Registration for 2020 PIRL Institute now open. Please use the registration form to register if you would like to attend.
Annual one-week PIRL Institutes brought PIRL members together to learn about inclusive research, and further develop our partnership model. Over the 3 years of the project, there will be 6 one-week institutes, 3 in Canada and 3 in Cameroon. The Institutes will use a blended learning approach consisting of workshops and seminars, supplemented by online sessions and resources.
In addition to the PIRL members, these research institutes will be open to researchers, students, and technology professionals working in fields related to disability inclusive development, particularly in the social sciences.
The institutes are designed such that all participants, including students and postdoctoral researchers, will gain useful research skills on qualitative, quantitative, and mixed methods research designs in addition to improving their teamwork and leadership skills. Online sessions will be made explicitly accessible following guidelines from WCAG 2.0 (Web Content Accessibility Guidelines) to allow for people with disabilities to access materials without difficulties.
There will be an annual project cycle for each the PIRL Institutes. This cycle includes the preparation and development of resources for use in the Institute (4 months), the one-week Institutes, and the development of Follow-up Resources and Institute Proceedings (3-6 months). Over the three years, a large body of tools, resources, and documents will be collected and developed, including videos, audios, and textual materials that will be freely available. Quantitative and qualitative information will be gathered as part of the process of evaluating the PIRL Institutes.
For Year 1 (2019), a five-day Research Institute was held in Toronto, Canada during October 21 to 24, and in Bafoussam, Cameroon from November 18 to 22. These research institutes were open to researchers, students, and technology professionals working in fields related to disability inclusive development from anywhere, especially North America and Africa.
The sessions included both theoretical and practical hands-on sessions during which participants gained useful skills on conducting inclusive research, in addition to having learnt from a pilot study.
The sessions were designed such that all participants, including students and postdoctoral researchers, would have gained useful skills on research methods and theories in addition to improving their teamwork and leadership skills.
The hands-on practical sessions enabled participants to acquire digital literacy and research skills. Those who are not present at the seminars will have access to the online sessions and activities that can be done in their homes and workplaces. Online sessions will be made accessible, following guidelines from WCAG 2.0 (Web Content Accessibility Guidelines) to allow for people with disabilities to access materials without difficulties.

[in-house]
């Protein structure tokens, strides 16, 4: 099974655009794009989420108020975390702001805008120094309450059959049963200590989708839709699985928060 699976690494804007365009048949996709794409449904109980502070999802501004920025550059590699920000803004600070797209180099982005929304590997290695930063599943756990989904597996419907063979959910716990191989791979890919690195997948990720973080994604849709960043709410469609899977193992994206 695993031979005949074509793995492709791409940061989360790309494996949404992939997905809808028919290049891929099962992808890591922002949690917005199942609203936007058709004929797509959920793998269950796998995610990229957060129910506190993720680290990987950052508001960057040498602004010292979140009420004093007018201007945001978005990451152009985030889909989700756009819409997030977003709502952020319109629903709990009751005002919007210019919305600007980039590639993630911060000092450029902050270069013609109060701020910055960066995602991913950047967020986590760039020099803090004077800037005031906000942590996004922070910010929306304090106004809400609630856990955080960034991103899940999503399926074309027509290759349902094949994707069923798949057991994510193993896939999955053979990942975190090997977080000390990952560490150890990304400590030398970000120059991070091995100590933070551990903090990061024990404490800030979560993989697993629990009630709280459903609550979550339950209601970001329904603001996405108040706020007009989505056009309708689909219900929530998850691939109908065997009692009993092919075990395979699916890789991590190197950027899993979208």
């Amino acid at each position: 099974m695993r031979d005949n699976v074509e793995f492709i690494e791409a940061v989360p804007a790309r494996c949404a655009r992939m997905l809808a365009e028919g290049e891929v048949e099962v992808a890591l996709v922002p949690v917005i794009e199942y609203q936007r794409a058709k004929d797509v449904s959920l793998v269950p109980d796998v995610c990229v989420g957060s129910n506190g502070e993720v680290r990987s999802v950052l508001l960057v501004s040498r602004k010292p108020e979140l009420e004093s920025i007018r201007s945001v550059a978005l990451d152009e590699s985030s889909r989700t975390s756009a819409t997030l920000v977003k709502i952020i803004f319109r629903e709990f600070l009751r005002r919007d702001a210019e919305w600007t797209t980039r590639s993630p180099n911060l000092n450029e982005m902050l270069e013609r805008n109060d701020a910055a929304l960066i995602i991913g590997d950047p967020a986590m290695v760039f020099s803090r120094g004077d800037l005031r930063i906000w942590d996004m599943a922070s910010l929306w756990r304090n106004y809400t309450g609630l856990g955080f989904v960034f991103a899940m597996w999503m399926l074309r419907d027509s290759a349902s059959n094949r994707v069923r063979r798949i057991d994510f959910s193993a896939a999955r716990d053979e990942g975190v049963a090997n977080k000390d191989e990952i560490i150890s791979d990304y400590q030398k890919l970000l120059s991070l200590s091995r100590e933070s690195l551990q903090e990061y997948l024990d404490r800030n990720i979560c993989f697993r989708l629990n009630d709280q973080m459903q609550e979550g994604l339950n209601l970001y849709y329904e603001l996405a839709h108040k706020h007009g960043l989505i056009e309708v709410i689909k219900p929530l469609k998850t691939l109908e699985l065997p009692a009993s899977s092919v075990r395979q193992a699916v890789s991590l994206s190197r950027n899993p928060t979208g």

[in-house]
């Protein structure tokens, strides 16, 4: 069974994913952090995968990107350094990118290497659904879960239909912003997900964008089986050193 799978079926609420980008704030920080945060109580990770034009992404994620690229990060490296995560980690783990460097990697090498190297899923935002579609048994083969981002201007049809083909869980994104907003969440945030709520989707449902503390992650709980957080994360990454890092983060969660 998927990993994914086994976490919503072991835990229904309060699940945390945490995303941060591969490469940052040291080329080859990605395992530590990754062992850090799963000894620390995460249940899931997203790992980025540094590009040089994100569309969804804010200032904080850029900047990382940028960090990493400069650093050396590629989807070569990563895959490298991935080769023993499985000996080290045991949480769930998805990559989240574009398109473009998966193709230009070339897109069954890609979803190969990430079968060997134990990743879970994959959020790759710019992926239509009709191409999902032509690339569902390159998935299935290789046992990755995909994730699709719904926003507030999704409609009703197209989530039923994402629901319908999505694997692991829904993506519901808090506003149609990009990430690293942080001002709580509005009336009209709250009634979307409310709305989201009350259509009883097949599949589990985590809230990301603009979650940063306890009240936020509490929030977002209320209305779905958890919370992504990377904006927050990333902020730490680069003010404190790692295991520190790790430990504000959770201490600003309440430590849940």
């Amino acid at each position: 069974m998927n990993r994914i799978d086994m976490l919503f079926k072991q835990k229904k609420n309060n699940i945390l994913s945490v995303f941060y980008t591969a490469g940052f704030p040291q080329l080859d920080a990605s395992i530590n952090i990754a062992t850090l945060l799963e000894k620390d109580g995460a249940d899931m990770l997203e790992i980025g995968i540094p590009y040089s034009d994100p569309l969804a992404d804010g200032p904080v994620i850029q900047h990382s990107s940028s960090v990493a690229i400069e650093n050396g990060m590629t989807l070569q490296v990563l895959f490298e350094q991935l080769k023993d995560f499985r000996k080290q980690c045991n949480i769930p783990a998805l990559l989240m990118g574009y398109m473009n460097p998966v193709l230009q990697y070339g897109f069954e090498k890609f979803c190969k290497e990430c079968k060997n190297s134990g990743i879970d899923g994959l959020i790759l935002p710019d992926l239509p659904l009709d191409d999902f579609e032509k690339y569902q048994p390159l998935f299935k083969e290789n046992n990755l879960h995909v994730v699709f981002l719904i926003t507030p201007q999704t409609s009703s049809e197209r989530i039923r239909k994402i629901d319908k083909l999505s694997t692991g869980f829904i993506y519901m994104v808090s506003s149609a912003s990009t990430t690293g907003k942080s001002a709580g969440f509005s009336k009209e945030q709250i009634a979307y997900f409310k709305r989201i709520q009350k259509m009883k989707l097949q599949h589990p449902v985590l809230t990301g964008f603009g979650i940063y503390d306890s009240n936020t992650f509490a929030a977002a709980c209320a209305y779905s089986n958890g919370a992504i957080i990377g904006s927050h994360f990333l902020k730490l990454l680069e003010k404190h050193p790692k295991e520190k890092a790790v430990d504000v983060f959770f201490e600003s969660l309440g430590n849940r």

A key part of the project was to allow for sharing of resources, success stories, and collaborative online discussions.
Participation was by formal invitation and by application. For those who applied, their registration fee was $250 per person in Canada and 100,000 CFA in Cameroon. This fee was lowered or waived for students, depending on the circumstances.
Participants brought their own laptops and other devices. Computer access was facilitated for those who do not have personal laptops or other devices. We also had examples of accessible technology available on loan for demonstrations.
Institute #1 focused on development of tools, processes, data collection (surveys, interviews and focus groups) and initial analysis.
To ensure that there is common ground, the PIRL developed and conducted a pilot test of an online survey with follow-up interviews and focus groups. The survey, specifically developed for this project, drew from the CHERRIES guidelines (Checklist for Reporting Results of Internet E-Surveys, Eysenbach, 2004) and adapted from the Canadian Internet Use Survey (Individual), as well as the ITU ICT household survey.
Specific questions for all three data collection methods addressed the concerns of this project and were developed based on reviews of the literature and participants’ expertise, for example, how and why participants make choices related to accessibility and inclusion in their research, specifics about the use of ICTs, and barriers experienced, applications that are common (e.g. WhatsApp, Facebook). Questions were refined by using cognitive interviews during Institute #1.
Evaluation of the Institute: We used online and paper questionnaires to collect information about participants’ knowledge before and after and will include all topics discussed during the Institute as well as participant observation strategies. The results of the questionnaire will be evaluated and shared. Qualitative information will also be done with participants to gain a better understanding of the impact of the institute. We would anticipate that the Institute will lead to a marked improvement in knowledge on inclusive research and ICTs.
Participants were asked to rank the workshop in the following domains: quality of the sessions, quality of the practical exercises, quality of the reading and resource materials, the pace of the course, and the amount of subject material covered. Results will lead to a peer reviewed article.